The FAA and EASA each have very specific rules regarding applications for an airworthiness directive (AD) alternative method of compliance (AMOC).
The FAA process begins with the applicant developing the AD AMOC proposal, which is submitted with an application to the FAA Aircraft Certification Office (ACO) identified in the AD.
The requirements for the applicant are spelled out in 14 CFR Part 39, Section 39.19. The FAA staff responsible for AMOCs use Order 8110.103A (Change 1), which provides policy for working with AMOC applicants. The order describes the steps in handling, coordinating, approving and denying applications.
The ACO aviation safety engineer (ASE) reviews the submitted data, and determines if it is adequate. Additional information may be requested to determine whether the request meets an acceptable level of safety. The AMOC may be approved once the responsible ACO finds the application and data acceptable in complying with the AD.
The documentation requirements vary from AD to AD, based on the applicant’s proposal. Testing may be mandated, although that is on a case-by-case basis. The FAA advises applicants to coordinate early with the ACO to avoid delays resulting from additional data or document requests.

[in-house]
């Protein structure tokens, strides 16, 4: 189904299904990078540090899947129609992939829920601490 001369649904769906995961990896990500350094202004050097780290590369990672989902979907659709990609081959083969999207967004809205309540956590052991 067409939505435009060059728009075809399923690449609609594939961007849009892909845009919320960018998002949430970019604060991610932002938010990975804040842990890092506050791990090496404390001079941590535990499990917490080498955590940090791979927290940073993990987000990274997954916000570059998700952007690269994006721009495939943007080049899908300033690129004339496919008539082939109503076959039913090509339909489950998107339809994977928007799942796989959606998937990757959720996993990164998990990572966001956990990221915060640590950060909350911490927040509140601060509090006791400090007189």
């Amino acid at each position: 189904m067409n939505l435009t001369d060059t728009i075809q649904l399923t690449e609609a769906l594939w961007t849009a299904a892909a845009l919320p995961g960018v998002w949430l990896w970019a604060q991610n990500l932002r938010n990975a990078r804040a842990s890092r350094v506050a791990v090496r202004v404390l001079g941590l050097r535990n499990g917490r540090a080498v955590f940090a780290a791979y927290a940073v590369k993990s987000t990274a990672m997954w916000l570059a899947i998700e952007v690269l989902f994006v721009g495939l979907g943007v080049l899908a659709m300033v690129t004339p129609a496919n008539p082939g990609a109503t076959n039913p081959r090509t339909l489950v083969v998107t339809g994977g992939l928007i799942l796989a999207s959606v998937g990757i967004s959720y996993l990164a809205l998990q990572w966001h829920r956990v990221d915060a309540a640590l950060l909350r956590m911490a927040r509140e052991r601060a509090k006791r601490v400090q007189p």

For large, complex AMOCs, the FAA may require the applicant to do a “certification” project, and absolutely will require it if the applicant wants to offer the AMOC for sale.
The manager of the ACO that issued the AD has approval authority for the AMOC, including requests for different compliance times than those specified in the AD if the AD pertains to a product manufactured in the U.S. If the AD is focused on a component manufactured outside the U.S., AMOC approvals fall under the Standards Staff branch of one of the four FAA Aircraft Certification Directorates.